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Shaker student an Intel finalist with research on brain waves

Shaker student an Intel finalist with research on brain waves

Shaker High School senior Angela Wang’s research in communicating with brain waves helped her win se

For people who can’t speak, communicating with brain waves may be the wave of the future.

Shaker High School senior Angela Wang’s research in that area helped her win selection as one of 40 finalists nationwide in the Intel Science Talent Search 2012.

Wang has been working with the University at Albany’s Wadsworth Center on computer technology being developed to help handicapped people communicate by linking their brain wave responses to “yes” or “no” questions on a computer screen. Wang helped write software programs that can help people interact with the computer.

“We write programs that have algorithms that can kind of conform to each person’s brain specifically because each person’s brain is a little bit different,” she said.

She said she first became interested in the research when she saw the Wadsworth laboratory showcased in a piece on the television news magazine “60 Minutes.”

“It seemed like something from almost science fiction,” she said.

Participants have to wear a device resembling a swimming cap with wires coming out of it that is connected to an amplifier. Words like “yes” and “no” are on the screen, and brain waves respond when they look at the word they want to choose to answer the question.

Wang said she spent a year analyzing the best locations to capture the brain waves.

She said the application is for people with afflictions like Lou Gehrig’s disease who cannot communicate because they lack muscle control.

“It’s not the most sophisticated method of communication, but it’s something for them to communicate,” she said.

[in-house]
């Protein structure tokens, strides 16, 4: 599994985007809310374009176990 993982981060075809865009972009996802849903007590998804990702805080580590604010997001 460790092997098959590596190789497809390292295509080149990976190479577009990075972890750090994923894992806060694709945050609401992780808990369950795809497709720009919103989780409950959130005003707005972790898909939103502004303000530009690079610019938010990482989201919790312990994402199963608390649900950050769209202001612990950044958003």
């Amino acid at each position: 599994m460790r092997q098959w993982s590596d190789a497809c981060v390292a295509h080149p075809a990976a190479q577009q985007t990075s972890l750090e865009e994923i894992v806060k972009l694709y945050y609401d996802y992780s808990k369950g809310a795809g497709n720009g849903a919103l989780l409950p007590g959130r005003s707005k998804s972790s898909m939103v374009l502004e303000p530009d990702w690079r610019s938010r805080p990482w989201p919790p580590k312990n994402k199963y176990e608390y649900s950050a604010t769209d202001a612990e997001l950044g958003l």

Wang started on the project during her sophomore year and has been working on it during summers. She was prompted to enter the Intel competition because she knew of other students who had participated.

She said she was very happy when she found out she was a finalist.

“I couldn’t believe it. I was screaming and so excited,” she said.

The next step is competing in Washington, D.C., the week of March 8-13. She has to bring posters and materials to present to judges and the public.

A total of $630,000 in prizes is up for grabs, with the top winner receiving $100,000.

Wang has been accepted at Princeton University, and she said she will probably attend the Ivy League school. She would like to study computer science or applied math, with her dream job to be a researcher.

Wang keeps busy with a wide variety of extracurricular activities. She is chief editor of the school newspaper, plays violin in the Empire State Youth Orchestra and is involved with the community education and service club New Global Citizens.

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